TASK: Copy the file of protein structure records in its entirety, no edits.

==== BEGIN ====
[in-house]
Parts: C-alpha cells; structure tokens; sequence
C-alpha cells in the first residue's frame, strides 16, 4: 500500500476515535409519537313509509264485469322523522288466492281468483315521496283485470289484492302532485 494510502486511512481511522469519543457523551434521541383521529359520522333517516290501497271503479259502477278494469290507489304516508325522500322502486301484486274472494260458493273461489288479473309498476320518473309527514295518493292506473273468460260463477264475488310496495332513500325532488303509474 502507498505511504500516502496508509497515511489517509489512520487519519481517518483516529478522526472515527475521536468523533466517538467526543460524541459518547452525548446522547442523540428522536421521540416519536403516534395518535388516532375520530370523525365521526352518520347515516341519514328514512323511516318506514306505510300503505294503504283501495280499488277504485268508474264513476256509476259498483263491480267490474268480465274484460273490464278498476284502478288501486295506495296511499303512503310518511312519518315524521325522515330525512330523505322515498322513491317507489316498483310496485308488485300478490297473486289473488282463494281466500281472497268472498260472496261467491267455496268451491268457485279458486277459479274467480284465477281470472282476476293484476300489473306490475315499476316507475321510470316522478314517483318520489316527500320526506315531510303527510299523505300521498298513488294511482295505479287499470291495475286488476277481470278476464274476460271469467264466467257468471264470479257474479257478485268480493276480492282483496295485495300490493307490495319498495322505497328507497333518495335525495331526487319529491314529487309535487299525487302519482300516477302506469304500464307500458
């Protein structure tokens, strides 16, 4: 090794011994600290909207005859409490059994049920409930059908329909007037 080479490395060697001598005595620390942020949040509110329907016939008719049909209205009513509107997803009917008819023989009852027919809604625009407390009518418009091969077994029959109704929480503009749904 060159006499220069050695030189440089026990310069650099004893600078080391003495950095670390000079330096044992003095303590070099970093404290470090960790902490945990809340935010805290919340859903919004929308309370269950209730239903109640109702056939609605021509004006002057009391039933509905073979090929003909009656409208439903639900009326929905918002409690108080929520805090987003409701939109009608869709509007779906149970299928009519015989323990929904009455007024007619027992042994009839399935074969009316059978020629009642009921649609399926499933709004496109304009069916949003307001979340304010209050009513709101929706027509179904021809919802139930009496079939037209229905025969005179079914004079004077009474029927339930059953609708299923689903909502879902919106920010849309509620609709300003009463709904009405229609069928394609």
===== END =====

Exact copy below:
[in-house]
Parts: C-alpha cells; structure tokens; sequence
C-alpha cells in the first residue's frame, strides 16, 4: 500500500476515535409519537313509509264485469322523522288466492281468483315521496283485470289484492302532485 494510502486511512481511522469519543457523551434521541383521529359520522333517516290501497271503479259502477278494469290507489304516508325522500322502486301484486274472494260458493273461489288479473309498476320518473309527514295518493292506473273468460260463477264475488310496495332513500325532488303509474 502507498505511504500516502496508509497515511489517509489512520487519519481517518483516529478522526472515527475521536468523533466517538467526543460524541459518547452525548446522547442523540428522536421521540416519536403516534395518535388516532375520530370523525365521526352518520347515516341519514328514512323511516318506514306505510300503505294503504283501495280499488277504485268508474264513476256509476259498483263491480267490474268480465274484460273490464278498476284502478288501486295506495296511499303512503310518511312519518315524521325522515330525512330523505322515498322513491317507489316498483310496485308488485300478490297473486289473488282463494281466500281472497268472498260472496261467491267455496268451491268457485279458486277459479274467480284465477281470472282476476293484476300489473306490475315499476316507475321510470316522478314517483318520489316527500320526506315531510303527510299523505300521498298513488294511482295505479287499470291495475286488476277481470278476464274476460271469467264466467257468471264470479257474479257478485268480493276480492282483496295485495300490493307490495319498495322505497328507497333518495335525495331526487319529491314529487309535487299525487302519482300516477302506469304500464307500458
């Protein structure tokens, strides 16, 4: 090794011994600290909207005859409490059994049920409930059908329909007037 080479490395060697001598005595620390942020949040509110329907016939008719049909209205009513509107997803009917008819023989009852027919809604625009407390009518418009091969077994029959109704929480503009749904 060159006499220069050695030189440089026990310069650099004893600078080391003495950095670390000079330096044992003095303590070099970093404290470090960790902490945990809340935010805290919340859903919004929308309370269950209730239903109640109702056939609605021509004006002057009391039933509905073979090929003909009656409208439903639900009326929905918002409690108080929520805090987003409701939109009608869709509007779906149970299928009519015989323990929904009455007024007619027992042994009839399935074969009316059978020629009642009921649609399926499933709004496109304009069916949003307001979340304010209050009513709101929706027509179904021809919802139930009496079939037209229905025969005179079914004079004077009474029927339930059953609708299923689903909502879902919106920010849309509620609709300003009463709904009405229609069928394609």